College Essay Examples

A Comparison of US and Taiwan Healthcare Systems

The US health care system is not founded on universal accessibility, implying that there still exists a lot of pressure on the sprawling healthcare system. Various organizations, insurance companies, healthcare providers, and independent firms provide healthcare services to the citizens. Internationally, the US exhibits a lagging health care system compared to other countries such as Taiwan. Contrary to the approach adopted in the US, Taiwan demonstrates a universal and mandatory coverage of healthcare. Besides such differences, the US and Taiwan are incredibly variable in various aspects of healthcare, including coverage and access, organization, delivery, and payment, and cost control. This report is based on the Commonwealth Fund primary data for either county in terms of healthcare. 

Health System Features/Components & Comparisons

Healthcare Coverage & Access

The healthcare system developed in the US is not a universal one compared to Taiwan’s mandatory universal coverage. The structure embraced in the US encompasses a mix of public, private, for-profit, and nonprofit firms. However, in Taiwan, most of the services are offered by contracted private firms. The type of administration used in the US was initiated before that used in Taiwan. Until presently, the US still relies on the initial public insurance programs, which include Medicare, Medicaid, Children’s Health Insurance Program., and Affordable Care Act (Salmond & Echevarria, 2017). Taiwan has only relied on the National Health Insurance Act, controlled by the government under social services.

The government plays various roles, such as setting legislation, administering healthcare programs, and funding health insurance in the US (The Commonwealth Fund, 2021a). However, the government of Taiwan plays a minor role, especially in the financing of care (The Commonwealth Fund, 2021b). The government may intervene in offering premiums to low-income families and other disadvantaged households. Taiwan has a structured health information structure that makes up the National Health Insurance Administration (NHIA). Most of the tasks, including overseeing health services utilization and quality, are left to the NHIA.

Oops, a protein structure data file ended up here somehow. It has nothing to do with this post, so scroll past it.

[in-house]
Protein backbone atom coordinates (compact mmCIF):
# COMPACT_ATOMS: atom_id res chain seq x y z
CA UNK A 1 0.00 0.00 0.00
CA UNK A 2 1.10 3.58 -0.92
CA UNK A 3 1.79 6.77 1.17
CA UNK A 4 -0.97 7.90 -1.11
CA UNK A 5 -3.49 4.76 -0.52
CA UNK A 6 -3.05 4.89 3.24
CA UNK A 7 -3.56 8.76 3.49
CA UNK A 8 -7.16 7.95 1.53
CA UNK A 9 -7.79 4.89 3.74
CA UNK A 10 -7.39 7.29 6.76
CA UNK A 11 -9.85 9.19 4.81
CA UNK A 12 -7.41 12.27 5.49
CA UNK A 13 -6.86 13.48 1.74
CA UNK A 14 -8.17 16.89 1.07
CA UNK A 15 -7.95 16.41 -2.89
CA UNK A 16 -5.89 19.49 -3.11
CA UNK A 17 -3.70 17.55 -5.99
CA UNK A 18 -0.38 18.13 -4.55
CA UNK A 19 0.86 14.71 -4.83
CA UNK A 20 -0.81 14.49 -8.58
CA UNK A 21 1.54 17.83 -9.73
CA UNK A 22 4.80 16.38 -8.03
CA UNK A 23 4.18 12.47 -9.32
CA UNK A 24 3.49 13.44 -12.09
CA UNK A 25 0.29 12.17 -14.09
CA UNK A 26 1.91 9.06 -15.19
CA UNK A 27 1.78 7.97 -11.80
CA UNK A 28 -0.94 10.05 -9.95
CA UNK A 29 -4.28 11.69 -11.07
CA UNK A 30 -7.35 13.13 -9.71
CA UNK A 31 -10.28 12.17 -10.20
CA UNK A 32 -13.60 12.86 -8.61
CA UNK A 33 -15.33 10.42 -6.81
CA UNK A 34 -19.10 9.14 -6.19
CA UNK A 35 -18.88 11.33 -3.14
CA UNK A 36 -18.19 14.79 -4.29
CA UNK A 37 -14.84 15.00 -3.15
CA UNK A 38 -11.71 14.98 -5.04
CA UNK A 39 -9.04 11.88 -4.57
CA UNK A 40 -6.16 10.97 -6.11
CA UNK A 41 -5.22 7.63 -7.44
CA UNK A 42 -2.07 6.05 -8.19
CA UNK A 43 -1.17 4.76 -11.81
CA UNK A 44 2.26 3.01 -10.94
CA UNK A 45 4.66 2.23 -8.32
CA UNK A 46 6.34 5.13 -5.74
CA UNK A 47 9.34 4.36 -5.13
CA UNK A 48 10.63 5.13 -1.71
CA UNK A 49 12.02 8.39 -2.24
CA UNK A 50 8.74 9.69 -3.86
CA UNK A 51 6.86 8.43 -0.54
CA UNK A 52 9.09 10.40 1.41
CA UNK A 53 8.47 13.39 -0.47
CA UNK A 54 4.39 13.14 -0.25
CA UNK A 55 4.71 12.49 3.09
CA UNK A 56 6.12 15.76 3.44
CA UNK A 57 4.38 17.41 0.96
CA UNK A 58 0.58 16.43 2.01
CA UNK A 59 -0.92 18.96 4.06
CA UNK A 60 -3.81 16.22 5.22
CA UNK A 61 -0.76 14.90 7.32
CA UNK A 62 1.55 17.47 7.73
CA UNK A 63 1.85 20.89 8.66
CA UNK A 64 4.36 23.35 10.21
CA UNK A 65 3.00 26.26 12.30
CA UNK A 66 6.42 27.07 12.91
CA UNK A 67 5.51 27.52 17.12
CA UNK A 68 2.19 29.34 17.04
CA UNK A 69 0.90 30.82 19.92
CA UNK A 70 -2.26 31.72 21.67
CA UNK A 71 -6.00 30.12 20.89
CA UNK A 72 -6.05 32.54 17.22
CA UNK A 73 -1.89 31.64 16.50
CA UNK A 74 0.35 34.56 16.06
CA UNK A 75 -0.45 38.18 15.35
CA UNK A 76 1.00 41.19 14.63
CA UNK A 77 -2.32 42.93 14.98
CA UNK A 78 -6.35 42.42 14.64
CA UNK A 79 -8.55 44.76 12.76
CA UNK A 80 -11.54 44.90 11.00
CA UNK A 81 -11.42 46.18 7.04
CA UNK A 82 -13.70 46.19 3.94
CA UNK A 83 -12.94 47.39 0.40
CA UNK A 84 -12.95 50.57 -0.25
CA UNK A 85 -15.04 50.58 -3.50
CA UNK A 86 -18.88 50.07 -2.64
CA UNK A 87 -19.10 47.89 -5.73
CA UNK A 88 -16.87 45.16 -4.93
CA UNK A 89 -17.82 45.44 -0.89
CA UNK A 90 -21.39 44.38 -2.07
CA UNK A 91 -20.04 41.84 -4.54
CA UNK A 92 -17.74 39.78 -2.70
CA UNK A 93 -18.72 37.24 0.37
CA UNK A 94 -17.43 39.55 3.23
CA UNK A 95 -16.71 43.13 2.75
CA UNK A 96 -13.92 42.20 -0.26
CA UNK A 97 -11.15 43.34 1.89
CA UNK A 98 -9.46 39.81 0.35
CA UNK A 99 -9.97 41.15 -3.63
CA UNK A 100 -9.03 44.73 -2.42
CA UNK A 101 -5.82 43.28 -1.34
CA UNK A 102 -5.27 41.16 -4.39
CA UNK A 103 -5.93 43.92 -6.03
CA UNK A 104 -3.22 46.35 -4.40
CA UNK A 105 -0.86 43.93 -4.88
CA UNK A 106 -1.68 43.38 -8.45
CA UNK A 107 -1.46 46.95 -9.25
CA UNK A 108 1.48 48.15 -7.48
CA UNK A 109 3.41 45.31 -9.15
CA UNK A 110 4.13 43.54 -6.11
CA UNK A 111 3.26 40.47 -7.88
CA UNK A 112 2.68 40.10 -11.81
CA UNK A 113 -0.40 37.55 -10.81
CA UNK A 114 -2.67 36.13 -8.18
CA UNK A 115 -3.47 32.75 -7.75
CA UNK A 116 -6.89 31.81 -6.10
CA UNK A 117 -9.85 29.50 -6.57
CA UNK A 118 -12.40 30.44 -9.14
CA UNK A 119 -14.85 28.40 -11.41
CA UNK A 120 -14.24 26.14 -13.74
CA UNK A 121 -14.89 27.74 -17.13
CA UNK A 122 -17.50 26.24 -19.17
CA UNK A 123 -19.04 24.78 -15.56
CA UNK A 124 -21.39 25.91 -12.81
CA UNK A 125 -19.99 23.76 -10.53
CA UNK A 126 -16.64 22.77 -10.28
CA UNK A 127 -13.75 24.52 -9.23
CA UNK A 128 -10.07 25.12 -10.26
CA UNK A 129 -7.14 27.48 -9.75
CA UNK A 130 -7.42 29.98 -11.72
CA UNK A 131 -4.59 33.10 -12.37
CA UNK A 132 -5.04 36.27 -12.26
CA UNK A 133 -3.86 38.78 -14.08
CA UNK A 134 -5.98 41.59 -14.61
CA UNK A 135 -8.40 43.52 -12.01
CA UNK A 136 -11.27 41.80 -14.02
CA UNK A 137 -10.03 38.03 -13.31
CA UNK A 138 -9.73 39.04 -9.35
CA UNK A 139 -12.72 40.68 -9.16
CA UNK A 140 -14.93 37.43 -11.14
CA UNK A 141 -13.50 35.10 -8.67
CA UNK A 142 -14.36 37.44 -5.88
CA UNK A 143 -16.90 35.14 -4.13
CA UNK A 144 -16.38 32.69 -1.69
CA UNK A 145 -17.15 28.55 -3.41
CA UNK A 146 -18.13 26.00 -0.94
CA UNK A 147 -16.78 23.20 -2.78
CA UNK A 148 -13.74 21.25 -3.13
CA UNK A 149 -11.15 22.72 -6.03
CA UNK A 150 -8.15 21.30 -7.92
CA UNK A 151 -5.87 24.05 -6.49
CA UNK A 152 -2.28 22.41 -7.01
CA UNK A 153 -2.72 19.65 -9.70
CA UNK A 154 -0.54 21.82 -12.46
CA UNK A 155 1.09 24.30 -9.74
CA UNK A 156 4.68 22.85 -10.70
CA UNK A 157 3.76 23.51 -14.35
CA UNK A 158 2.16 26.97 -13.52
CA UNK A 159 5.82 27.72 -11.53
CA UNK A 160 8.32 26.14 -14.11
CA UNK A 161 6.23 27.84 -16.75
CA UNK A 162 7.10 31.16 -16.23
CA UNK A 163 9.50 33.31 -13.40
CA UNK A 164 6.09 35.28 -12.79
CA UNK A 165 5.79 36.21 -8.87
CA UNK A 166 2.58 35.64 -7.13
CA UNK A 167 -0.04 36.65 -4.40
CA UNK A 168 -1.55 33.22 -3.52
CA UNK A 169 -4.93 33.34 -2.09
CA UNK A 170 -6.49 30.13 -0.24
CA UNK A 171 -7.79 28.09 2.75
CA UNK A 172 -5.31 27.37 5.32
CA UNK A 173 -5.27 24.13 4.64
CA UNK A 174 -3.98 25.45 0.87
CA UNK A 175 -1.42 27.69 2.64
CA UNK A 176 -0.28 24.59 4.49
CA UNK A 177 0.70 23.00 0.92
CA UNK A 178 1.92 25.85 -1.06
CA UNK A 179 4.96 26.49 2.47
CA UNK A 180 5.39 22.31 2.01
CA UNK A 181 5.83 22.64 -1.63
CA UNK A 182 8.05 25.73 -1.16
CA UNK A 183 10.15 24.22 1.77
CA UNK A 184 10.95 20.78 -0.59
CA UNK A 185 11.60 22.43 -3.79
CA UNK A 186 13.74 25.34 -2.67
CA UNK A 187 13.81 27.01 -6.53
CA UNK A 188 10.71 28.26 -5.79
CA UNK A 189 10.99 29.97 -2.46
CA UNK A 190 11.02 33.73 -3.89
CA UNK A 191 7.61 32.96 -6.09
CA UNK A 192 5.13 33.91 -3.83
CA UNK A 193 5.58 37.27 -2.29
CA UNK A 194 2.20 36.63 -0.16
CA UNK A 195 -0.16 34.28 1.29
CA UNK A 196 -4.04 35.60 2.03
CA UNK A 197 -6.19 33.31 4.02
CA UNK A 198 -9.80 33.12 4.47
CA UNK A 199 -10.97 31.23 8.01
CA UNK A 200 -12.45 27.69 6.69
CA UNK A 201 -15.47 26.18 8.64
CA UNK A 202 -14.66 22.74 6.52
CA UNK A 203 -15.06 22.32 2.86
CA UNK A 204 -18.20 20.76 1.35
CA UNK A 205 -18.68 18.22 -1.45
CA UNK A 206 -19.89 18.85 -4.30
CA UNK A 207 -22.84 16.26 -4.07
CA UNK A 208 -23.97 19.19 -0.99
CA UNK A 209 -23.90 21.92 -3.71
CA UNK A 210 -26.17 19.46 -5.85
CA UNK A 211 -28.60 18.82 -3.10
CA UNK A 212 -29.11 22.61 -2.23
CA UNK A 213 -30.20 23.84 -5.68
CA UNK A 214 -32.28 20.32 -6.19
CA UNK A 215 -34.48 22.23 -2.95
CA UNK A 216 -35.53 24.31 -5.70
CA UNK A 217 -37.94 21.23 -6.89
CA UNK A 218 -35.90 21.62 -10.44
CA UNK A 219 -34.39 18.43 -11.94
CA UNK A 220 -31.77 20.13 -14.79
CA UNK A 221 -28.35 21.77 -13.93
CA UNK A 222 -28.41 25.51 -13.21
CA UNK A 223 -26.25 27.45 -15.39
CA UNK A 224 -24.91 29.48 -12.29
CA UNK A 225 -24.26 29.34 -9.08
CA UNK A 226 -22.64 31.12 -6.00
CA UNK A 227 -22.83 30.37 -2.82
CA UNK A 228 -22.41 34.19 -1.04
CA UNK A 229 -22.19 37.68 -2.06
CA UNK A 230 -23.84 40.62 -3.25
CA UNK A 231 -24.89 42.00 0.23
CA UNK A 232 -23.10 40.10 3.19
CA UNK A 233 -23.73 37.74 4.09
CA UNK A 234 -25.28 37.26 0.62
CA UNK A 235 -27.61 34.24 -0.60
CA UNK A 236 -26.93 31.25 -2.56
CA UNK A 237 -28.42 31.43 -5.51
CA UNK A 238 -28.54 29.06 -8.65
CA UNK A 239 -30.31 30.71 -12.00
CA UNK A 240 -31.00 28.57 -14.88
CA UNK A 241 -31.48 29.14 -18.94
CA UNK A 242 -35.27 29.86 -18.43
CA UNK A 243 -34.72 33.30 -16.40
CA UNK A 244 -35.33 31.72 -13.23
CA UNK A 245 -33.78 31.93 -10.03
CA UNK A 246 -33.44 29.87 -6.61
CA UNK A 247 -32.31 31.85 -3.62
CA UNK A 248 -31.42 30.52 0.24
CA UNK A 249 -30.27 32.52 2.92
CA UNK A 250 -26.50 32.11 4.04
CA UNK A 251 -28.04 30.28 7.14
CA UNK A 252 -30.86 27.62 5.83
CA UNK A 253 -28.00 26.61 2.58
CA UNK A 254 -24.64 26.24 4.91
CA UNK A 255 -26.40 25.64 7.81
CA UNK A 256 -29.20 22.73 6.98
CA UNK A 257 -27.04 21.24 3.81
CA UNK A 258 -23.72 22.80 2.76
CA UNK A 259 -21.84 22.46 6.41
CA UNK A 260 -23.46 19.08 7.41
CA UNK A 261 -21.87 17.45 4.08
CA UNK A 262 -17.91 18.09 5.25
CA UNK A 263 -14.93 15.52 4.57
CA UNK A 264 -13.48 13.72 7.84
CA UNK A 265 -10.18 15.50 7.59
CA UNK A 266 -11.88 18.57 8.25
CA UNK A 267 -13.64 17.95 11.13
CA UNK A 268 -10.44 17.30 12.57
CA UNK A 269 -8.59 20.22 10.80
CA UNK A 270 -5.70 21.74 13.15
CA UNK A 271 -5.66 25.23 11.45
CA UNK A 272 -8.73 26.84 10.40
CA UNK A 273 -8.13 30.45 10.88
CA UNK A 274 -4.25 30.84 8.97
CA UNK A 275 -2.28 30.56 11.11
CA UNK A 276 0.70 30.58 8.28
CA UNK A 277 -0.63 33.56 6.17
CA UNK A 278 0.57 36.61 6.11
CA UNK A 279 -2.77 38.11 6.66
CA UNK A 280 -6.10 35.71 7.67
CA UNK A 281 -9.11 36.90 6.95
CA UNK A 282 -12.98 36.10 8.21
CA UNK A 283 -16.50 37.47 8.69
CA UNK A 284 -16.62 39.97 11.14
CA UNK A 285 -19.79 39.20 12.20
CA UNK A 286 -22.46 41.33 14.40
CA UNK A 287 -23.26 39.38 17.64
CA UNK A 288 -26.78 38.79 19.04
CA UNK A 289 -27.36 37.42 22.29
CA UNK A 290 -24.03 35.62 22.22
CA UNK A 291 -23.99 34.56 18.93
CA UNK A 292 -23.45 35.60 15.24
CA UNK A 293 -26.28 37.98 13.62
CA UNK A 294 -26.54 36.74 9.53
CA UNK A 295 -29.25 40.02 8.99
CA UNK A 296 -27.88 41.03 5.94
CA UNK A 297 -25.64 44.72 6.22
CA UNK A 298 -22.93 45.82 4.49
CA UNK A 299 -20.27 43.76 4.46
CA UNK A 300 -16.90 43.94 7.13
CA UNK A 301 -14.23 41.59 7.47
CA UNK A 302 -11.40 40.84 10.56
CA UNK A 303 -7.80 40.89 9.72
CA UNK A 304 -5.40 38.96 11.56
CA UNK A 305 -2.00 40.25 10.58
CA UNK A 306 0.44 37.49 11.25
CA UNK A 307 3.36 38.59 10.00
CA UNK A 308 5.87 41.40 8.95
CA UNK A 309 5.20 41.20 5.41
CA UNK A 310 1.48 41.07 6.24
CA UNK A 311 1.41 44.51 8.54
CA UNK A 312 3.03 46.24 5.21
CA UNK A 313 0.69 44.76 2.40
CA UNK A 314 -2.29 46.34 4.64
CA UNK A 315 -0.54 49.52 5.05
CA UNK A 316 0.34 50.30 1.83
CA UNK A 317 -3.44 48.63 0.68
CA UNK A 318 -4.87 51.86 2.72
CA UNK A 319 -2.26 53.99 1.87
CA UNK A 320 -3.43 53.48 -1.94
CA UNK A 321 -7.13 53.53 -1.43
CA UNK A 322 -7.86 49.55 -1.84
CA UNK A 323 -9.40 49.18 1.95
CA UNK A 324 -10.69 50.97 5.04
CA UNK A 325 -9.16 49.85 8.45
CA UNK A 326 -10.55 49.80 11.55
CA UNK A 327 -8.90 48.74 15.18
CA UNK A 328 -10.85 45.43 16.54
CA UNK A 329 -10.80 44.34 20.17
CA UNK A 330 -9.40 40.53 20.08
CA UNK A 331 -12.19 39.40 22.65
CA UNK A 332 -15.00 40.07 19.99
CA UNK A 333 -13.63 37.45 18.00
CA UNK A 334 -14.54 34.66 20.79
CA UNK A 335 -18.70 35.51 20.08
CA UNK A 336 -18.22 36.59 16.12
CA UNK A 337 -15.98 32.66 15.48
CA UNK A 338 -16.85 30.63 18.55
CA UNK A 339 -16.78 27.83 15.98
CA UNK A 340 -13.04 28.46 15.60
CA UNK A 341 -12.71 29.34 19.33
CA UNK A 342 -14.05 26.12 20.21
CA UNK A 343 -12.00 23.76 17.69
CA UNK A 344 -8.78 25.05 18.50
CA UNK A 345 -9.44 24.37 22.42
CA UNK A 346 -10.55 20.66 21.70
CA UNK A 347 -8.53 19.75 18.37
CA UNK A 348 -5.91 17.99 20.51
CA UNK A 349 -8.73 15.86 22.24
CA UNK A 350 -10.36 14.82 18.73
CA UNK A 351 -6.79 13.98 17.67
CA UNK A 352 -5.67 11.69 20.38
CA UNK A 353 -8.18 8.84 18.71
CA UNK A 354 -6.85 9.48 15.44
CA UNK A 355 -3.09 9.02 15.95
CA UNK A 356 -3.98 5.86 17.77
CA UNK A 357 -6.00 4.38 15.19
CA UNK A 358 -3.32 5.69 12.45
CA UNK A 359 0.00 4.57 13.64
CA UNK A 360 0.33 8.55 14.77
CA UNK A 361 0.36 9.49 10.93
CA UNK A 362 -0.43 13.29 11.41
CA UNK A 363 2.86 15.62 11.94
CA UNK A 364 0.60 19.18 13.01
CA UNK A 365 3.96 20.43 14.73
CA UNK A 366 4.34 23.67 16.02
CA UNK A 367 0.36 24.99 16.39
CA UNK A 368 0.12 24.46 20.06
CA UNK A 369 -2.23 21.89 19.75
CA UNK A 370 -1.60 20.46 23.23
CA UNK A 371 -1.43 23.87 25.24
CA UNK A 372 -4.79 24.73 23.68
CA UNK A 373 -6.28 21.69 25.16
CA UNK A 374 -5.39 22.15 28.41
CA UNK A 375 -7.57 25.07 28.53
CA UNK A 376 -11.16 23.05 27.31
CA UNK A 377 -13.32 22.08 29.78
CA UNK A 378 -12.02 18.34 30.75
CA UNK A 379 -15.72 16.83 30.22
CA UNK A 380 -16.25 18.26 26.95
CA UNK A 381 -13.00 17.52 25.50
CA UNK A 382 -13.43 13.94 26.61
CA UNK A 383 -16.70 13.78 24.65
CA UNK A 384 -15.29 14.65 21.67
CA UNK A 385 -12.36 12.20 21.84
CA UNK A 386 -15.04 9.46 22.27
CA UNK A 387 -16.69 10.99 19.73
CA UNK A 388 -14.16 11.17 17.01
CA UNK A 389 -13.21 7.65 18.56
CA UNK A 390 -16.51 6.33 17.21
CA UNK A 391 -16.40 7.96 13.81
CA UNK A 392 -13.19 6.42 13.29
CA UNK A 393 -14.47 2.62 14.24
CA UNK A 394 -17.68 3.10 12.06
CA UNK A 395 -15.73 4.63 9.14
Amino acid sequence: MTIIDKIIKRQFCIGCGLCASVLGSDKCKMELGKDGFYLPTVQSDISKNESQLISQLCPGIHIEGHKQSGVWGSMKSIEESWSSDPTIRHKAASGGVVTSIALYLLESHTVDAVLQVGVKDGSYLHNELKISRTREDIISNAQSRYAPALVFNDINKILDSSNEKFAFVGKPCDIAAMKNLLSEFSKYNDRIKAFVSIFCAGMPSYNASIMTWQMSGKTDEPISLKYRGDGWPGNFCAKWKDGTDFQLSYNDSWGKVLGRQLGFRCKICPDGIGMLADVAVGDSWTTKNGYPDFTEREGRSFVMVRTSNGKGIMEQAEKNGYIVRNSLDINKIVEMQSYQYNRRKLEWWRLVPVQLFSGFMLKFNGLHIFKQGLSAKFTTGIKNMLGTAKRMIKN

In the US, the federal government has few interventions, especially in the supply of providers (The Commonwealth Fund, 2021a). Furthermore, most of the tasks are left to the states, which offer various healthcare programs to their members. Financing is also partly made by the states, especially by the working-class citizens. Veterans and low-income people are also well-covered by Medicaid in the US healthcare system. While the NHIA in Taiwan is left to perform most of the tasks in healthcare, the parliament still plays a critical role in watching over NHI matters.

Healthcare Organization, Delivery, & Payment/Reimbursements

The health organization in the US is different from that of Taiwan. In the US, the structure is based on public and private financing. Under public financing, the federal and state governments are involved. In Taiwan, the government plays minor roles in delivering care services; hence, it all starts with the Ministry of Health and Welfare that controls the NHI under NHIA. The duties are distributed across various divisions, which are then later transferred to the hospitals and clinics. Furthermore, the US system is complex as privately insured individuals also exhibit some of the state and federal government roles. As such, the order developed in the US is comparatively weak compared to that of Taiwan.

The delivery system organization is also distinct for the US and Taiwan. Medical schools are open to the public in the US, whereas Taiwan has limited medical school admissions in both private and public medical schools. Primary care physicians in the US earn their income from different sources, including private and public insurance (The Commonwealth Fund, 2021a). However, the practitioners in Taiwan are paid on a fee-for-service basis (The Commonwealth Fund, 2021b). Little competition for services is perceived in the US compared to Taiwan, where the payment system prompts practitioners to initiate a competition for patients. Other sources of income for Taiwan doctors include patient admission fees, coinsurance, and the sale of services and goods not covered by the NHI (The Commonwealth Fund, 2021b).